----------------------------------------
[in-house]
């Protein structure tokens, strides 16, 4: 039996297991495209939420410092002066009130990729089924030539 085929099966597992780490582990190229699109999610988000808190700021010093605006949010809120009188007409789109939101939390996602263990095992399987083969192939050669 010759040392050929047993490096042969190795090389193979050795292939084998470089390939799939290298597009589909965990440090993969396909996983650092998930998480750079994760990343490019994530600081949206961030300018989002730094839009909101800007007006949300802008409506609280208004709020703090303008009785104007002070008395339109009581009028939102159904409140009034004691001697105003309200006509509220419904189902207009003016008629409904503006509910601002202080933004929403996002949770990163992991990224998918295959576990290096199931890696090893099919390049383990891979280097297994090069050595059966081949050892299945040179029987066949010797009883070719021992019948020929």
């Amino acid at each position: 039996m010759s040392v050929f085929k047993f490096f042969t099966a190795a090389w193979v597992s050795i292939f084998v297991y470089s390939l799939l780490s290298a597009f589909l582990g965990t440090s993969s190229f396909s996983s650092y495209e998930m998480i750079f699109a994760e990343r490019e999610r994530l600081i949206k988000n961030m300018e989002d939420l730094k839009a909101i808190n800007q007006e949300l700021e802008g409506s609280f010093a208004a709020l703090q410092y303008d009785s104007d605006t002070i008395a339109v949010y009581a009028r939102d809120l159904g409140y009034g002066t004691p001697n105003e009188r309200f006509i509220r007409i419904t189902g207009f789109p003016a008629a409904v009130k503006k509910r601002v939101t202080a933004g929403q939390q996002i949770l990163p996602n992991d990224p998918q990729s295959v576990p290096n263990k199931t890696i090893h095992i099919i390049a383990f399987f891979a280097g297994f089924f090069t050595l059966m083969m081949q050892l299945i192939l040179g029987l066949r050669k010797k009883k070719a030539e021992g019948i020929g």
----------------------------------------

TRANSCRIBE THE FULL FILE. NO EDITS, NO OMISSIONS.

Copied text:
[in-house]
């Protein structure tokens, strides 16, 4: 039996297991495209939420410092002066009130990729089924030539 085929099966597992780490582990190229699109999610988000808190700021010093605006949010809120009188007409789109939101939390996602263990095992399987083969192939050669 010759040392050929047993490096042969190795090389193979050795292939084998470089390939799939290298597009589909965990440090993969396909996983650092998930998480750079994760990343490019994530600081949206961030300018989002730094839009909101800007007006949300802008409506609280208004709020703090303008009785104007002070008395339109009581009028939102159904409140009034004691001697105003309200006509509220419904189902207009003016008629409904503006509910601002202080933004929403996002949770990163992991990224998918295959576990290096199931890696090893099919390049383990891979280097297994090069050595059966081949050892299945040179029987066949010797009883070719021992019948020929």
């Amino acid at each position: 039996m010759s040392v050929f085929k047993f490096f042969t099966a190795a090389w193979v597992s050795i292939f084998v297991y470089s390939l799939l780490s290298a597009f589909l582990g965990t440090s993969s190229f396909s996983s650092y495209e998930m998480i750079f699109a994760e990343r490019e999610r994530l600081i949206k988000n961030m300018e989002d939420l730094k839009a909101i808190n800007q007006e949300l700021e802008g409506s609280f010093a208004a709020l703090q410092y303008d009785s104007d605006t002070i008395a339109v949010y009581a009028r939102d809120l159904g409140y009034g002066t004691p001697n105003e009188r309200f006509i509220r007409i419904t189902g207009f789109p003016a008629a409904v009130k503006k509910r601002v939101t202080a933004g929403q939390q996002i949770l990163p996602n992991d990224p998918q990729s295959v576990p290096n263990k199931t890696i090893h095992i099919i390049a383990f399987f891979a280097g297994f089924f090069t050595l059966m083969m081949q050892l299945i192939l040179g029987l066949r050669k010797k009883k070719a030539e021992g019948i020929g």